Sunday, June 24, 2012

Troubling Economic Data Triggers Market Swings and Concerns about Deflation

Challenges confronting investors last week included: 
  • downward revision by the U.S. Federal Reserve for U.S. economic growth to between 1.9% and 2.4% for 2012 with expectations that unemployment may remain at 8.2% this year and 8% by the end of 2013, 
  • higher than expected U.S. initial unemployment claims  for the week ending June 16, 
  • weak factory activity in both the New York City and Philadelphia regions,
  • a decline in U.S. existing home sales
  • a Chinese Purchasing Managers Index of 48.1 for June, the eighth month below 50 – a  level which signals economic contraction and 
  • news that Eurozone leaders Italian Prime Minister Mario Monti,  French President Francois Hollande and Spanish Prime Minister Mariano Rajoy endorse the use the eurozone’s bailout funds to “stabilize financial markets” but  German Chancellor Angela Merkel is less supportive.  
Much of this news triggered sharp market moves on Thursday:  gold dropped 3.1%, the S&P 500 dropped 2.2%, and the CRB Commodities Index fell 2.1% while the VIX volatility index rose 16.5%.  On Friday, markets recovered a bit on 1) hopes that global central bankers will step in with more stimulus and 2) relief that credit rating downgrades by Moody's Investors Service of 15 global banks had finally taken place for Bank of America, Barclays, BNP Paribas, Citibank, Credit Agricole, Credit Suisse, Deutsche Bank, Goldman Sachs, HSBC, JP Morgan, Morgan Stanley, Royal Bank of Canada, Royal Bank of Scotland, Societe Generale and UBS.

  • With so many issues for investors to worry about, the recent weakness in commodity prices should not be overlooked.  Pullbacks from highs earlier this year include gold – down 12.2%, copper - down 17.2% and oil - down over 26%.  At some stages of the economic cycle, declines in commodity prices can help increase consumer spending and lower input costs for businesses.  However, declines in economic output and credit can also drive prices lower and trigger deflationary dynamics.  
  • On November 21, 2002, Federal Reserve Chairman Ben Bernanke presented a speech entitled "Deflation: Making Sure It Doesn't Happen Here" that suggested the best way to avoid deflation is to make sure it does not start.  Economists and investors such as Paul Krugman, Joseph Stiglitz and George Soros believe austerity measures proposed by some politicians in the U.S. and Europe will likely trigger deflationary trends if enacted. Deflation is very hard to manage and a great destroyer of wealth.  I hope that policy makers understand the potential consequences of these dynamics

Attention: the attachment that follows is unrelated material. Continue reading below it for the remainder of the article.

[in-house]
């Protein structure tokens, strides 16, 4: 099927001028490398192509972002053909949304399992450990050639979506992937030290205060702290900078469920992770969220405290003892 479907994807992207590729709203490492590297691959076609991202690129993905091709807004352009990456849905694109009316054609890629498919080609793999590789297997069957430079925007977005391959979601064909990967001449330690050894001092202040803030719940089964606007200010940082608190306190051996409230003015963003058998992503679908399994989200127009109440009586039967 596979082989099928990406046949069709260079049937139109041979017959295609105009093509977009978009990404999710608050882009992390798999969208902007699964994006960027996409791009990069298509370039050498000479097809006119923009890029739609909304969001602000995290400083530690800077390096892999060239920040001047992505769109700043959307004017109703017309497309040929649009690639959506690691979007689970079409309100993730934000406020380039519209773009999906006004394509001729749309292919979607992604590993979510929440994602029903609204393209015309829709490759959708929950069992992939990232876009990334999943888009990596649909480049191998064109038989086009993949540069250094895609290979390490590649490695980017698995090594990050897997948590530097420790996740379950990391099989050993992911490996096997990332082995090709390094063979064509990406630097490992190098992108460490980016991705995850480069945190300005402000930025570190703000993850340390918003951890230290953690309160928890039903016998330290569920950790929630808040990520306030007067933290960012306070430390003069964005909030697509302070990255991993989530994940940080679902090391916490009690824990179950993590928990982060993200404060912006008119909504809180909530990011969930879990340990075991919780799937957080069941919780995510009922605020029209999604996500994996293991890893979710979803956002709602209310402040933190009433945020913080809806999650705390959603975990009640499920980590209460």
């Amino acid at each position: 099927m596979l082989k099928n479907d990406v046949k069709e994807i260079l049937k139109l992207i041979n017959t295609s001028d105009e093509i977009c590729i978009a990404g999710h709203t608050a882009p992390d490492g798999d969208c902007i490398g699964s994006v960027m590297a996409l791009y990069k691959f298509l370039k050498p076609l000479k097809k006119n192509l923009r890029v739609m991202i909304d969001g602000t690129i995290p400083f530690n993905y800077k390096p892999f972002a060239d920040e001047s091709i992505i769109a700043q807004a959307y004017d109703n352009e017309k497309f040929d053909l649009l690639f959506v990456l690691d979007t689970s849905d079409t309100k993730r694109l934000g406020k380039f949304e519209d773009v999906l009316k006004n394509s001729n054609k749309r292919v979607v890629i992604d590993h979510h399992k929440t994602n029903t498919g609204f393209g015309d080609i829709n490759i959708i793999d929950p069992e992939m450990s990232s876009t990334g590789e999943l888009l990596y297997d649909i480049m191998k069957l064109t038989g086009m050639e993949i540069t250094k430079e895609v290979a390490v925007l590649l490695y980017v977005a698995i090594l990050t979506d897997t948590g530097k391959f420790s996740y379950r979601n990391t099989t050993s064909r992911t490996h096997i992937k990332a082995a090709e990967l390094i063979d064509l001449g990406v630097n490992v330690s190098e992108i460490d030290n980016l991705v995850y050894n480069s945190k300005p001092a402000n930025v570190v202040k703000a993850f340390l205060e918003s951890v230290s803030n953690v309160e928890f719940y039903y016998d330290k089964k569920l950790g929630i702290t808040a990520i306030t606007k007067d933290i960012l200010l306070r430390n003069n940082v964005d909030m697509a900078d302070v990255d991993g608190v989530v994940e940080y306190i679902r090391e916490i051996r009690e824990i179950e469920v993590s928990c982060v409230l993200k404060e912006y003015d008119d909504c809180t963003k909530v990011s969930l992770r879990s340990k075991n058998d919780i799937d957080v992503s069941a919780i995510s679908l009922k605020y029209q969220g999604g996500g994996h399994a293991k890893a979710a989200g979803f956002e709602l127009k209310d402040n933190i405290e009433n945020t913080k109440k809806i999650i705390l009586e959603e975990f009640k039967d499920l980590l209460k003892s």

Sunday, June 17, 2012

Is JP Morgan Chase "Too Big to Manage" and Dodd-Frank "too big to work"?

At last week’s U.S. Senate Banking Committee hearing, JPMorgan Chase CEO Jamie Dimon responded to questions about trading loses lead by the London Whale” at it chief investment office (CIO).  His comments included 1) “this portfolio morphed into something that, rather than protect the firm, created new and potentially larger risks”,  and 2) regarding large banks “There are some negatives to size” such as “greed, arrogance, hubris, lack of attention to detail.” Comments and questions by several senators focused on the effectiveness of the Dodd–Frank Wall Street Reform and Consumer Protection Act as well.

When enacted, the Dodd–Frank Act was a 2,300-page document – it is still working its way through regulatory interpretations and continues to expand. When the Glass-Stegall Banking Act of 1933 was passed by Congress “to provide for the safer and more effective use of the assets of banks, to regulate interbank control, to prevent the undue diversion of funds into speculative operations, and for other purposes”, it was 30 pages long.  Perhaps it is time to return to simplicity and introduce Glass-Stegall version 2.0.  NOTE: During testimony, Dimon commented on the U.S. debt problem and suggested that something like the Simpson-Bowles proposal (titled "The National Commission on Fiscal Responsibility and Reform"), a package of spending cuts and tax increases, should be pursued by Congress.

Will Greece's Election for Prime Minister Reduce Market Uncertainty?

Today, as Greek voters attempt to select a new Prime Minister, the winner will have to wrestle with 1) the country's significant financial problems and 2) citizens that seem reluctant to comply with austerity measures required under its financial bailouts. Expectations are that this is a “binary event”, suggesting that its outcome will have either very negative or very positive effects. It is assumed that G-20 leaders (who will meet in Los Cabos, Mexico on Monday to discuss global market instability and how to promote economic growth) will act to mitigate the damage if things get ugly

There has been significant media coverage on the implications of the Greek election, and its potential impact on the Eurozone and global financial markets. It seems that assessing which candidate will win the election and the implications associated with any potential winning candidate on global markets is a very speculative process.  Unless you are good at picking the result of a coin-flip, a short-term "wait-and-see" approach seems like a good short-term strategy.